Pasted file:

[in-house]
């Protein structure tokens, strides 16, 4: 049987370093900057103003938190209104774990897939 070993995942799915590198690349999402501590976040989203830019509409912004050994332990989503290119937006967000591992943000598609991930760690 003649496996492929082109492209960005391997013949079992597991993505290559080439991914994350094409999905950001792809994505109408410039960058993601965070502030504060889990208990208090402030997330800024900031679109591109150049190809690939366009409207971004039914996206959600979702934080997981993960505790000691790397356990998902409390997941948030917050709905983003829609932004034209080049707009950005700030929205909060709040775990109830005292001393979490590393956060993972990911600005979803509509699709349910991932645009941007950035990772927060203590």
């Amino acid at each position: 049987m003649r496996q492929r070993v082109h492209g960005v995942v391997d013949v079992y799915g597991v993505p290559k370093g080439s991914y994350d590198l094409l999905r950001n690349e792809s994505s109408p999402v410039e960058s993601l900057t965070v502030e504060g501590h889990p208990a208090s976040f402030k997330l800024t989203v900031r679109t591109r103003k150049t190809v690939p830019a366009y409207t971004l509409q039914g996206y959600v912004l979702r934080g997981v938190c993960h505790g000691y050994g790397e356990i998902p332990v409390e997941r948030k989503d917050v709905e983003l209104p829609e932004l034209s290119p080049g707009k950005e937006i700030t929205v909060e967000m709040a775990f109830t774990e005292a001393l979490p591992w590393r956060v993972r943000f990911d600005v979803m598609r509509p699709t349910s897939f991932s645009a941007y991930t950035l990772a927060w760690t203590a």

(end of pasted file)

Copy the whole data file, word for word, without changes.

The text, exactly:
[in-house]
């Protein structure tokens, strides 16, 4: 049987370093900057103003938190209104774990897939 070993995942799915590198690349999402501590976040989203830019509409912004050994332990989503290119937006967000591992943000598609991930760690 003649496996492929082109492209960005391997013949079992597991993505290559080439991914994350094409999905950001792809994505109408410039960058993601965070502030504060889990208990208090402030997330800024900031679109591109150049190809690939366009409207971004039914996206959600979702934080997981993960505790000691790397356990998902409390997941948030917050709905983003829609932004034209080049707009950005700030929205909060709040775990109830005292001393979490590393956060993972990911600005979803509509699709349910991932645009941007950035990772927060203590």
């Amino acid at each position: 049987m003649r496996q492929r070993v082109h492209g960005v995942v391997d013949v079992y799915g597991v993505p290559k370093g080439s991914y994350d590198l094409l999905r950001n690349e792809s994505s109408p999402v410039e960058s993601l900057t965070v502030e504060g501590h889990p208990a208090s976040f402030k997330l800024t989203v900031r679109t591109r103003k150049t190809v690939p830019a366009y409207t971004l509409q039914g996206y959600v912004l979702r934080g997981v938190c993960h505790g000691y050994g790397e356990i998902p332990v409390e997941r948030k989503d917050v709905e983003l209104p829609e932004l034209s290119p080049g707009k950005e937006i700030t929205v909060e967000m709040a775990f109830t774990e005292a001393l979490p591992w590393r956060v993972r943000f990911d600005v979803m598609r509509p699709t349910s897939f991932s645009a941007y991930t950035l990772a927060w760690t203590a």